October – 2009
The Aussie economy is killing the rest of the world. While every other developed country has been in recession, we’ve avoided it and now are the envy of the world. But that gloating comes at a price and the price is higher interest rates.
As Reserve Bank governor Glenn Stevens recently said we’re out of the emergency rates period and that means rates are on the rise.
In fact Stevens talked about rates going “towards more normal settings”.
Saul Eslake, program director –productivity growth at the Grattan Institute says this statement does not necessarily mean that we will see rates up at what was deemed average before the global financial crisis.
Firstly Eslake point out that Stevens uses the word “towards” rather than “to” which would imply the Reserve Bank governor does not intend to push rates to the more normal settings which have been between 5 and 6 per cent on average over the past 17 years but rather towards them.
And Eslake also makes the point that before the global financial crisis, the spread between the official rate and what lenders charged mortgagees was about 180 basis points. Since the GFC, the spread has jumped to about 280 basis points. That is when the base rate hit a low of 3 per cent, the average variable home loan rate was about 5.80 per cent. When official rates peaked last year at 7.25 per cent, this commanded an average mortgage rate of about 9.05 per cent.
“So unless spreads were to come in which appears unlikely then neutral monetary policy would have normal settings at between 4 and 5 per cent,” says Eslake.
As a result he believes that interest rates will be between 4 and 4.5 per cent by October 2010 rather than above 5 per cent and that the hike of around 1 per cent will be over a period of time.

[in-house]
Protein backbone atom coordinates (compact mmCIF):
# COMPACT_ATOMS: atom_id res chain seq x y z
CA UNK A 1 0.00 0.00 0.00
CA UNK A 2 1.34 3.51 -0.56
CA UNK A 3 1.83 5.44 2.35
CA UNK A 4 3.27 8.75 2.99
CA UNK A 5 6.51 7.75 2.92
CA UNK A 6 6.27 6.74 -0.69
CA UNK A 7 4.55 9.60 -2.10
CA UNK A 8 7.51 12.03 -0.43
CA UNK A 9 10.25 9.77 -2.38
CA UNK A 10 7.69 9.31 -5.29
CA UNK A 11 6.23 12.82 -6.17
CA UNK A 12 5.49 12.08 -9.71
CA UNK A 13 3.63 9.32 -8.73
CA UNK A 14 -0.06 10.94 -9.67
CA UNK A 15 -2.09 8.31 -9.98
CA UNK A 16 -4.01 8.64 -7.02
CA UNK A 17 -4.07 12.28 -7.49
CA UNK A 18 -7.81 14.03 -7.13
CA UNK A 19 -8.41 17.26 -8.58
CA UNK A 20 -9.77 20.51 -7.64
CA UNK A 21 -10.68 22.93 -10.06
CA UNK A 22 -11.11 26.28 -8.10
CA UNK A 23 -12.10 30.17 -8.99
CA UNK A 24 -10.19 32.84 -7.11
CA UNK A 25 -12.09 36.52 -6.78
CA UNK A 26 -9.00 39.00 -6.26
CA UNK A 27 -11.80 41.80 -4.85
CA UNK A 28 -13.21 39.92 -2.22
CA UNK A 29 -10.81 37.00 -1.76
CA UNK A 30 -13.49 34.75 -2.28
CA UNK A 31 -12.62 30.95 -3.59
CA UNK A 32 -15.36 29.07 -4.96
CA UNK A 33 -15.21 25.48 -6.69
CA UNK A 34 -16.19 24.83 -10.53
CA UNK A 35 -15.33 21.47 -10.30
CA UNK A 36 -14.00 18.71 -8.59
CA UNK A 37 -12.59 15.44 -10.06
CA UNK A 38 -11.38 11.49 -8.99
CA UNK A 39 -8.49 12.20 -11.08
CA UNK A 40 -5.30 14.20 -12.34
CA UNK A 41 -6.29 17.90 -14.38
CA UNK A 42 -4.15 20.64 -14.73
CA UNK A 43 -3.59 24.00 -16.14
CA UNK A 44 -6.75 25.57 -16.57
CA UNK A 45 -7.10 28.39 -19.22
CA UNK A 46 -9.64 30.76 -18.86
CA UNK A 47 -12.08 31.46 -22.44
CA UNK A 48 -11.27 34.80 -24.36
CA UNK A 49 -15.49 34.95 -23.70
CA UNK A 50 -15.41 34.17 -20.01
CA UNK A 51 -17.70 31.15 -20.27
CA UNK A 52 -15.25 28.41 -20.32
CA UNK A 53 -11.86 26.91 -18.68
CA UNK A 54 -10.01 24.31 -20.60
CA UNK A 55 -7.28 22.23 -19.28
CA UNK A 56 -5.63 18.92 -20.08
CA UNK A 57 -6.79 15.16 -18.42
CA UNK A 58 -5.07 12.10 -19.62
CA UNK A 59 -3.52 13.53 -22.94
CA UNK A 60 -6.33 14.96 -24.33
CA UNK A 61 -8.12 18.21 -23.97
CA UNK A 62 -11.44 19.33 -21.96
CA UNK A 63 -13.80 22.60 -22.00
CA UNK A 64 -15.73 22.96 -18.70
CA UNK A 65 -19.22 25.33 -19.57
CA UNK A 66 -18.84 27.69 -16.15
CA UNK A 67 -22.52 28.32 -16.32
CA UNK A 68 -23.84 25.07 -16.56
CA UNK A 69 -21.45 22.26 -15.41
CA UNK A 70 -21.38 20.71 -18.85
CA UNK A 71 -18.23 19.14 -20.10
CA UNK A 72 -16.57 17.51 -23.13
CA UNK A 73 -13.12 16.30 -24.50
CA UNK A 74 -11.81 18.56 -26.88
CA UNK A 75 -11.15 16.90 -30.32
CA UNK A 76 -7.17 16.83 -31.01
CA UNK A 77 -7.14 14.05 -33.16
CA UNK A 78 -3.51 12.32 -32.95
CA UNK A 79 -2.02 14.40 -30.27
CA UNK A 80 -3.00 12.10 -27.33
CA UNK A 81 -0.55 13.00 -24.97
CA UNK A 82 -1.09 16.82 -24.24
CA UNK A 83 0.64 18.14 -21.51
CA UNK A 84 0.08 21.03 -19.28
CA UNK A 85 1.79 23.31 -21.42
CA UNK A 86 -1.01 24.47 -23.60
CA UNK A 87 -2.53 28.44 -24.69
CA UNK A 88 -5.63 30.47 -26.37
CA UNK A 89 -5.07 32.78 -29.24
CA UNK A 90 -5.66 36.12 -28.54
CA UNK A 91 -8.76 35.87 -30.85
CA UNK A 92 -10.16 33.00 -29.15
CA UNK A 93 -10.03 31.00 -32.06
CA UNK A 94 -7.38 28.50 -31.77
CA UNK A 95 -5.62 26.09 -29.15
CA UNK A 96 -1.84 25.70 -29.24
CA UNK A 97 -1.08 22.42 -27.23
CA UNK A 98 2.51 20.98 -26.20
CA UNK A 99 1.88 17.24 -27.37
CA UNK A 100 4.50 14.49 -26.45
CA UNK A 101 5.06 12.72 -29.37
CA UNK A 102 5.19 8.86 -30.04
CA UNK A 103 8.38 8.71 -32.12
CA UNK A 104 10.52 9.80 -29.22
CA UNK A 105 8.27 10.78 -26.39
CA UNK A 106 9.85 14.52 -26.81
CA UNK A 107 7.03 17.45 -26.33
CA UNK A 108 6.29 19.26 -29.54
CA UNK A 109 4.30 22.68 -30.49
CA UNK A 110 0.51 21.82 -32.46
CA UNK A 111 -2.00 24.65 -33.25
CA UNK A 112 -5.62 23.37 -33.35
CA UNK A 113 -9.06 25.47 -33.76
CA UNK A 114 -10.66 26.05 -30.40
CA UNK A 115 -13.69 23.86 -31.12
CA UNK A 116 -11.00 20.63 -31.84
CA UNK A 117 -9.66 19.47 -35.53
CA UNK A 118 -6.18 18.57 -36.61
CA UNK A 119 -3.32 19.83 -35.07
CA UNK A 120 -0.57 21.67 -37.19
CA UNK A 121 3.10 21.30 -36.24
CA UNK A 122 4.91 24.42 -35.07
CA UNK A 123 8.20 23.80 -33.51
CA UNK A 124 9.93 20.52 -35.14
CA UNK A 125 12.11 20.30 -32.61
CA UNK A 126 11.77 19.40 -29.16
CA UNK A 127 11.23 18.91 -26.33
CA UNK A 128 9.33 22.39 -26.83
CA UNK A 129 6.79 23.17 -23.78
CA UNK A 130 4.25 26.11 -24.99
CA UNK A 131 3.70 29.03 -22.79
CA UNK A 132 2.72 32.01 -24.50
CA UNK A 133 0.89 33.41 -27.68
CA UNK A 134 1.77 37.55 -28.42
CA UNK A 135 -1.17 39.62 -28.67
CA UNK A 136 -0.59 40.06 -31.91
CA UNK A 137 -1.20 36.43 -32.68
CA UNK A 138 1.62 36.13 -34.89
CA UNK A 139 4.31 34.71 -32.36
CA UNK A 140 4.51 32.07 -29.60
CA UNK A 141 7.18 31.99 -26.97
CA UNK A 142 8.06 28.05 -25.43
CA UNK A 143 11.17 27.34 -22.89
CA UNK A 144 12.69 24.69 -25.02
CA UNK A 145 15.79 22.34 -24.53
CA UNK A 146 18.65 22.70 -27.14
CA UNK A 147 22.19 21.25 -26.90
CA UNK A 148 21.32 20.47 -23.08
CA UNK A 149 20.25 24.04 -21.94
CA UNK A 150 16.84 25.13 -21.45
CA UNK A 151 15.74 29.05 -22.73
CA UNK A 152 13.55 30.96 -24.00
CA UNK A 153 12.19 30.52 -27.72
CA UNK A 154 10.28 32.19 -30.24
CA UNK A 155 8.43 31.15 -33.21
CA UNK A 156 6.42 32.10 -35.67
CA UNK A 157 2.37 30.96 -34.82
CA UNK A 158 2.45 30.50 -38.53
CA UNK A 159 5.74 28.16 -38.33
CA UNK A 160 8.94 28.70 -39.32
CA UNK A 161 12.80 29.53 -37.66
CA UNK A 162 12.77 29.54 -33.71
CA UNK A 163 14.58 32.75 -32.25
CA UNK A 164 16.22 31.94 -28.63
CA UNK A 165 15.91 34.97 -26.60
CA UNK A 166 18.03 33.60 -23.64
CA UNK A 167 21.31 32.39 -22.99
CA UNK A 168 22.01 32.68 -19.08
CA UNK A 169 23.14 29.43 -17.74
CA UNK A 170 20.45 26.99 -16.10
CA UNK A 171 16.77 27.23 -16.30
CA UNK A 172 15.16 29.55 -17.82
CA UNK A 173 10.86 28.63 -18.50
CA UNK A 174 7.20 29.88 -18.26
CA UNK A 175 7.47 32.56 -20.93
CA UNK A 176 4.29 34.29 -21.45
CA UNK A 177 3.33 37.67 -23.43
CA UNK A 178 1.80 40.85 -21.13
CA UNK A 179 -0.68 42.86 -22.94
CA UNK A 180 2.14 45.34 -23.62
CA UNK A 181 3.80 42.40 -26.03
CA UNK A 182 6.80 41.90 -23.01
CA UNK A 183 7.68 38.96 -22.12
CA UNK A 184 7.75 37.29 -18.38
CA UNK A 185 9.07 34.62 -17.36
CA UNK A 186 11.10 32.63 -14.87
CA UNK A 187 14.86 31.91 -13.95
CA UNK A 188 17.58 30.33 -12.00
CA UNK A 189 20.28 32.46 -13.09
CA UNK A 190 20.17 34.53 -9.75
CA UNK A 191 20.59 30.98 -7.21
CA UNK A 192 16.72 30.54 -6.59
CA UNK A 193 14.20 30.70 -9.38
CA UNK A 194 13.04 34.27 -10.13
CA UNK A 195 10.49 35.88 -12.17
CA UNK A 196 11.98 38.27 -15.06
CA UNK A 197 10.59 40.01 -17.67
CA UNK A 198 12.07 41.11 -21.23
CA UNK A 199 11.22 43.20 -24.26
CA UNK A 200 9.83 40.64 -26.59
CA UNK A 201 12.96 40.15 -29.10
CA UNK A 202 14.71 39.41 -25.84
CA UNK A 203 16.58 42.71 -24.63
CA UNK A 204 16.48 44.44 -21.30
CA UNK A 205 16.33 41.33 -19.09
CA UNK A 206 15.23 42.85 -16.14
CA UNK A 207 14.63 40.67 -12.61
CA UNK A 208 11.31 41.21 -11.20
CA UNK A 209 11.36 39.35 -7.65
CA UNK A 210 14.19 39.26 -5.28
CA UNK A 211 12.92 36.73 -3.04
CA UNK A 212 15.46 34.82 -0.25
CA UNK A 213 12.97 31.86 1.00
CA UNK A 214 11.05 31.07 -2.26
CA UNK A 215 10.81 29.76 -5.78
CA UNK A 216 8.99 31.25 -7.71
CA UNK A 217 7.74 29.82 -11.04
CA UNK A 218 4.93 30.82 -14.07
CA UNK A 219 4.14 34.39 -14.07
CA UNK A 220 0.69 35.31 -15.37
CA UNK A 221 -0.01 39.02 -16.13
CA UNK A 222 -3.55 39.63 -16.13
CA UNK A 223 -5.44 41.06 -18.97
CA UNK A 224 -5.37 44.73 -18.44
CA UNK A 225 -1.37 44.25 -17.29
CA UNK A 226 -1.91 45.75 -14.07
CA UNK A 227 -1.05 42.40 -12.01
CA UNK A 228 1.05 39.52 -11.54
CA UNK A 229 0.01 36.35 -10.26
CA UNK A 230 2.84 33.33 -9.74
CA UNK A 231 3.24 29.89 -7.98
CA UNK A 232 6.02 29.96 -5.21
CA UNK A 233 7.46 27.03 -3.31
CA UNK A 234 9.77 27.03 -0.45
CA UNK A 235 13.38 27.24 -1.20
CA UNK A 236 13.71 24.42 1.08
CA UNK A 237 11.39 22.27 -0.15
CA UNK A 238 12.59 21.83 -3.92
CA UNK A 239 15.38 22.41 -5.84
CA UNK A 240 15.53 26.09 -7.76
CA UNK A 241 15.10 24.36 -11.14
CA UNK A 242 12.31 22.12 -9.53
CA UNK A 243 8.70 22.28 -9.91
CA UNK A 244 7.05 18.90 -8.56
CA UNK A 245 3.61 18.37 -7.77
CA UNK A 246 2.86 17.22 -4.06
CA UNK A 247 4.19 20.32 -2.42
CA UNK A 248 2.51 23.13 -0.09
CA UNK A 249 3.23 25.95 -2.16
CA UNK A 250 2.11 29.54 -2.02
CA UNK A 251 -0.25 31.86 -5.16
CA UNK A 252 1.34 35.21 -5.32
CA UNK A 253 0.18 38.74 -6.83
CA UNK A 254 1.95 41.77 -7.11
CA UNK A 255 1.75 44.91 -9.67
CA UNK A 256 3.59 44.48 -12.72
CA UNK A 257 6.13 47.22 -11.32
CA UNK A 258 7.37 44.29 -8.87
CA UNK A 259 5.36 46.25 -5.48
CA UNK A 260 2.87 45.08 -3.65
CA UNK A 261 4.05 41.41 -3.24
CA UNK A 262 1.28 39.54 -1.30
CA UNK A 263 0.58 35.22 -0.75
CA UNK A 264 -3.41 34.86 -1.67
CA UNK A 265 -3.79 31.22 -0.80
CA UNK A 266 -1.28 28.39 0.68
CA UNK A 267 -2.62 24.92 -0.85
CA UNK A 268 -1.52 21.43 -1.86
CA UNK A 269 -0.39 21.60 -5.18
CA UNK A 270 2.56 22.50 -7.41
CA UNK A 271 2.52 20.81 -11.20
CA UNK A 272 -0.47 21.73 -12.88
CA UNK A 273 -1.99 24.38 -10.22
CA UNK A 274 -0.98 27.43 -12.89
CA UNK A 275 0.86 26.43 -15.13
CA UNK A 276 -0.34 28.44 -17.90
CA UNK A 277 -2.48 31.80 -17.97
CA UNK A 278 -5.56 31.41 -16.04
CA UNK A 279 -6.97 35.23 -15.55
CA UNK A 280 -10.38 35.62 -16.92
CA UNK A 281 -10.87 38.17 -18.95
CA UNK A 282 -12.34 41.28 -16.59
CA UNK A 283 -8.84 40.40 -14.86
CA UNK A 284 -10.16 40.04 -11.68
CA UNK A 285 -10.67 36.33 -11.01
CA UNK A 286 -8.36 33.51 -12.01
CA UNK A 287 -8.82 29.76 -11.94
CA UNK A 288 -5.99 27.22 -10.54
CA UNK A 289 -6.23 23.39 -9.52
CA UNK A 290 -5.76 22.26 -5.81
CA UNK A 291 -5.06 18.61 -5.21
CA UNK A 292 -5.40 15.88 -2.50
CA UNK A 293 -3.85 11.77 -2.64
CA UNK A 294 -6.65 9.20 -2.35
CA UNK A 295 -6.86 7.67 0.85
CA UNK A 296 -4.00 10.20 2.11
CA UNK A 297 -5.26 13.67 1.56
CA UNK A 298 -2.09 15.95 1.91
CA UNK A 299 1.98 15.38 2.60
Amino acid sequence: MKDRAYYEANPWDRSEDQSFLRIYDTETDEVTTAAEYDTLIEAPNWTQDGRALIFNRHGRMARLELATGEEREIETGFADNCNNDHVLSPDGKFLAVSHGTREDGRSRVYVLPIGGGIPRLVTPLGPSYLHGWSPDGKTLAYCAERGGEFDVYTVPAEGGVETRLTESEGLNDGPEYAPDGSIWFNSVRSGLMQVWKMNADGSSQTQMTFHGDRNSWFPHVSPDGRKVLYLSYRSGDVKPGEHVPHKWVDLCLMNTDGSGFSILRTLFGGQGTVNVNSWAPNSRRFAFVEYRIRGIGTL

“I think there will quite possibly be one more rise before Christmas,” he says. “And then subsequent rises next year.”
But even with these rises, they will be gradual and a 1 per cent increase on a $300,000 loan would only be equal to extra payments of $185.66 a month maybe one year down the track, according to Canstar Cannex. This calculation is based on an average home loan rate of 5.775 per cent which is what prevailed before rates started their upward move earlier this month.
Either way you wouldn’t be hit with the $185.66 in one fell swoop.
At the Reserve Bank meeting in October rates were lifted 25 basis points increase in October from the historic low of 3 per cent to 3.25 per cent and most lenders increasing their variable rate accordingly.
For many established home buyers, the latest 0.25 per cent rise will be easy to manage. Indeed it appears that a large number of those with existing mortgages have continued the higher repayments since rates started their downward spiral and as a result have sufficient equity in their homes to ride any storm.
But the group that may feel pressure are the first home owners who have only recently jumped into the market to take advantage of the bonus grant.
According to Mitchell Watson of Canstar Cannex one thing first home owners might consider in order to alleviate the situation is to switch from a standard variable home loan to a basic variable one. The difference between the two variable rates is about 0.7 per cent and so if you have a large mortgage, it might make a reasonable impact.
Watson’s argument is that given you have just entered the market, you have no equity in your mortgage account to redraw yet, so what’s the point in paying for that option?
Of course there may be break costs associated with switching loans, but at least do your homework and find out how you stand. Short-term pain may translate to long-term gain.
Anybody considering a fixed home loan in light of the upward move in interest rates, however, should think again. Fixed rates are substantially higher than variable rates (currently an average 7.19 per cent for a three year fixed) so you may conceivably end up paying more than a variable throughout the term of the loan. Certainty of payments may be assured but you’ll be paying a hefty price for it.
Matthew Bell of Australian Property Monitors says mortgage rates would have to double to 10 or 11 per cent for you to benefit from a fixed rate loan right now.
The simplest solution is to always try to pay more than the minimum amount so you can eat into your principal and then when a rate rise comes you will be able to meet your higher repayments with ease.